As I said above, this piece is not an argument for exclusive psalmody. It is, however, a case for what you might call inclusive psalmody. The Psalms, which form the largest book in the Bible, were clearly meant to be sung, and the Bible gives many exhortations for us to sing them. This is most clearly seen in the Psalms themselves: “Sing to Him, sing psalms to Him; talk you of all His wondrous works” (Psalm 105:2); “Let us come before His presence with thanksgiving; Let us shout joyfully to Him with psalms” (Psalm 95:2); “Sing unto the LORD with the harp; with the harp, and the voice of a psalm” (Psalm 98:5).
And lest we be tempted to write these exhortations off as a bit too “Old Testament,” the New Testament writers were equally clear that we ought to sing the Psalms. “Speaking to yourselves in psalms and hymns and spiritual songs, singing and making melody in your heart to the Lord” (Ephesians 5:19); “Let the Word of Christ dwell in you richly in all wisdom, teaching and admonishing one another in psalms and hymns and spiritual songs, singing with grace in your hearts to the Lord” (Colossians 3:16); “Is any among you afflicted? Let him pray. Is any merry? Let him sing psalms” (James 5:13).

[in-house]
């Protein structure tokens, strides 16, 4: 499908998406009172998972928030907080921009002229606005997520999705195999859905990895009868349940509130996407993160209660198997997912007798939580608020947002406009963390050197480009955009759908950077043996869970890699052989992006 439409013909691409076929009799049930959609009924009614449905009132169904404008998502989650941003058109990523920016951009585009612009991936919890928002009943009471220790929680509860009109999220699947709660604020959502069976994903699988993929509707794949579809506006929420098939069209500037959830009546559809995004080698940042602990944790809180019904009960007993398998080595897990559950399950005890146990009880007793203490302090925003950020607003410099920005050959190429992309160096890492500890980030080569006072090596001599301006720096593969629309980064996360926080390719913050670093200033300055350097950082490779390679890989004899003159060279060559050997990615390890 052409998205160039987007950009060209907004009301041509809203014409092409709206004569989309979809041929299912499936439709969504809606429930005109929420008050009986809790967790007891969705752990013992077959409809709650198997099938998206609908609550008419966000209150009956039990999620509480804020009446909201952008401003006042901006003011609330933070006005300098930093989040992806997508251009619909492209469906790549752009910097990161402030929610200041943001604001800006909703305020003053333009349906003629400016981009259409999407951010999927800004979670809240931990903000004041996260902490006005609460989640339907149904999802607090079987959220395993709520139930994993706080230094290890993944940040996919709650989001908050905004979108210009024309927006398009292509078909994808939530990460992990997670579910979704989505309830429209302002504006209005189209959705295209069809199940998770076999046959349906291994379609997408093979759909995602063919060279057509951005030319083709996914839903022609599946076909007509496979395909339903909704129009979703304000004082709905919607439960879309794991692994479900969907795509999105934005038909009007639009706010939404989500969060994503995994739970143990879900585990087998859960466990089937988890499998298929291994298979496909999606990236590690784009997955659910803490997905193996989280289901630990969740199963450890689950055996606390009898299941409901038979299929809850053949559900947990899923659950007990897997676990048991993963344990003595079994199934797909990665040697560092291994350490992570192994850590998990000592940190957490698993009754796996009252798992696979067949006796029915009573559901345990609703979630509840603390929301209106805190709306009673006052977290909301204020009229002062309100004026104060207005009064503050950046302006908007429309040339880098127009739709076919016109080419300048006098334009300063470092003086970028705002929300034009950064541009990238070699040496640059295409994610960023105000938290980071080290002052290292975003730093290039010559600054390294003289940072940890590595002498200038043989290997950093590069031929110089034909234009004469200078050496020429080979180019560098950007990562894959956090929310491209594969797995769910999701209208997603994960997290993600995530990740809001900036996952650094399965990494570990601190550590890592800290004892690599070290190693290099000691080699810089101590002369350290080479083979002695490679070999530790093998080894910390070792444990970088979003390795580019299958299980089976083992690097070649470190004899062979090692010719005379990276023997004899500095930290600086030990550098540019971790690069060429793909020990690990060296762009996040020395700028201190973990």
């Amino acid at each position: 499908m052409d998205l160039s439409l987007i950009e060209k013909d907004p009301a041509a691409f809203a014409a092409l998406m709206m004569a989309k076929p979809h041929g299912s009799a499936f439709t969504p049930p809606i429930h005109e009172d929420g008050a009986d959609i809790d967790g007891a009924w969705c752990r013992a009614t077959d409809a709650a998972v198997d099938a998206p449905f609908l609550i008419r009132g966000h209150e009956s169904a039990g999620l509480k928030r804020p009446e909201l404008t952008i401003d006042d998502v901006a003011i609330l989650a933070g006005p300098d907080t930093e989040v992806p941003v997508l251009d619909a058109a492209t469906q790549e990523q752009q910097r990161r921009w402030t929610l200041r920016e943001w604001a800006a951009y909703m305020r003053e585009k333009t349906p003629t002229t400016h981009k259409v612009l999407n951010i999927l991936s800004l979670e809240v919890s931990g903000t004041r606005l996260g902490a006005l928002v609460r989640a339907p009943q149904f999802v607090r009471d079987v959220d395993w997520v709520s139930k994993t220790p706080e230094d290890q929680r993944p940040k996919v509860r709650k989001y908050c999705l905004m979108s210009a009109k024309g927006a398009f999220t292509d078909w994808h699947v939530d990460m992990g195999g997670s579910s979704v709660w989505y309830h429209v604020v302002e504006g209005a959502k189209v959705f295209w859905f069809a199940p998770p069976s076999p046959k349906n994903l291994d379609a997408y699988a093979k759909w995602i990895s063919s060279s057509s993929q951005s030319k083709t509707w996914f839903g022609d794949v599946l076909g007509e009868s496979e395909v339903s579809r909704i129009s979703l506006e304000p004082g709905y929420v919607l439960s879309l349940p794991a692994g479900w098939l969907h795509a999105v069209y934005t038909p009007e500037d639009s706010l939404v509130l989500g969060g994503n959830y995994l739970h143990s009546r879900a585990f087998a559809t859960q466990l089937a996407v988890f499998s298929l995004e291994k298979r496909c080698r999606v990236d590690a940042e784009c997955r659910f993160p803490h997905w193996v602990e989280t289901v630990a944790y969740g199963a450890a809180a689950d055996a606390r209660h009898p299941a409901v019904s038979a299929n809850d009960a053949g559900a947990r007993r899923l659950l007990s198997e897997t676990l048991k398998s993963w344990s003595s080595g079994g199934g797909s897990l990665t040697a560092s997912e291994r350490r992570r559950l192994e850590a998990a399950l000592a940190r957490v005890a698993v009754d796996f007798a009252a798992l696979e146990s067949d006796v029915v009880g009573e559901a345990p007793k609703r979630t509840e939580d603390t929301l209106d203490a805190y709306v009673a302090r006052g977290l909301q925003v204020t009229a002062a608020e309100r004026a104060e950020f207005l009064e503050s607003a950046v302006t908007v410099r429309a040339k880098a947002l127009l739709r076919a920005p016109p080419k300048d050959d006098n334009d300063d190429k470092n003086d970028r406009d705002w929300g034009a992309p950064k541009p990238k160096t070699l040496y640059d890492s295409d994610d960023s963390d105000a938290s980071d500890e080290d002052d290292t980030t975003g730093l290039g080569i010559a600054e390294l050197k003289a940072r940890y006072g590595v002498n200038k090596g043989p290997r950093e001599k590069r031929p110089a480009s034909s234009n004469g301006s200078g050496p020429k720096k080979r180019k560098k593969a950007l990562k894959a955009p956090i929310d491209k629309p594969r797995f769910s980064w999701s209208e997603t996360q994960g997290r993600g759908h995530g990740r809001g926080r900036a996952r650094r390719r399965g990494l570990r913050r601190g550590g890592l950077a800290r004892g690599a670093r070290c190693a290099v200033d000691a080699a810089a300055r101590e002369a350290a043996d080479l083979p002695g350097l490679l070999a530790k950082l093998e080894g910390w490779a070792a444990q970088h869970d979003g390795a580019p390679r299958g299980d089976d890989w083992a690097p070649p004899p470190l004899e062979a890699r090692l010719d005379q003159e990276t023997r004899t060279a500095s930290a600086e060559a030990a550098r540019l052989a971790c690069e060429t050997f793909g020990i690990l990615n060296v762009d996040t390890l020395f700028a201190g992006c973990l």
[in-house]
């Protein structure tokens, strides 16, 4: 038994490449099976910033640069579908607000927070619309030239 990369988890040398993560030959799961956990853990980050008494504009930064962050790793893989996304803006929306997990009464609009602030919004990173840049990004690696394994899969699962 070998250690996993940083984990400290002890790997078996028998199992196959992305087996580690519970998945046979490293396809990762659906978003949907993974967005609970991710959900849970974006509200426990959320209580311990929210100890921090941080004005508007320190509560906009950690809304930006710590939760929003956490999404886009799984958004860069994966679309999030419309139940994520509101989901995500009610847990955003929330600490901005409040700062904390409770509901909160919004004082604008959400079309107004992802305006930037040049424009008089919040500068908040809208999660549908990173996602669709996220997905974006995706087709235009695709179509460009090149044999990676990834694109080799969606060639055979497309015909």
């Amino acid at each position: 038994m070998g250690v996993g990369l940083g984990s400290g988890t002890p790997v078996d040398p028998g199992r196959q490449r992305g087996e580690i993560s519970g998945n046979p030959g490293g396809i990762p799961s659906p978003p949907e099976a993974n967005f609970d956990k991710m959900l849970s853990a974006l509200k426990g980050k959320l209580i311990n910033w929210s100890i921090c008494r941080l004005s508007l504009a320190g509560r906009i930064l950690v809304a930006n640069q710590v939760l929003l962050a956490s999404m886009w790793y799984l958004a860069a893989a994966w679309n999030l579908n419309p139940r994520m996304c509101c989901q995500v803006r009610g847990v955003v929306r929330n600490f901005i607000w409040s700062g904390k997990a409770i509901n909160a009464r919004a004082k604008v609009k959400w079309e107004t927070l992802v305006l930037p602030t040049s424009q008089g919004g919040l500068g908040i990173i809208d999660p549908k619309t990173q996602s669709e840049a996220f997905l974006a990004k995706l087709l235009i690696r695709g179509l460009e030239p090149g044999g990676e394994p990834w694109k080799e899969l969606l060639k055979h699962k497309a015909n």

The passages from Ephesians and Colossians have been hotly debated amongst scholars. What do the words translated “hymns” and “spiritual songs” mean? Are they intended to indicate different sections of the Book of Psalms, or is Paul giving Christians liberty to sing their own compositions in worship? Whatever is meant by these two words, one thing is beyond dispute: Paul’s exhortation most definitely did include the Psalms. It is therefore extremely difficult to deny that God has intended that the Psalms should take at least some place in our corporate worship.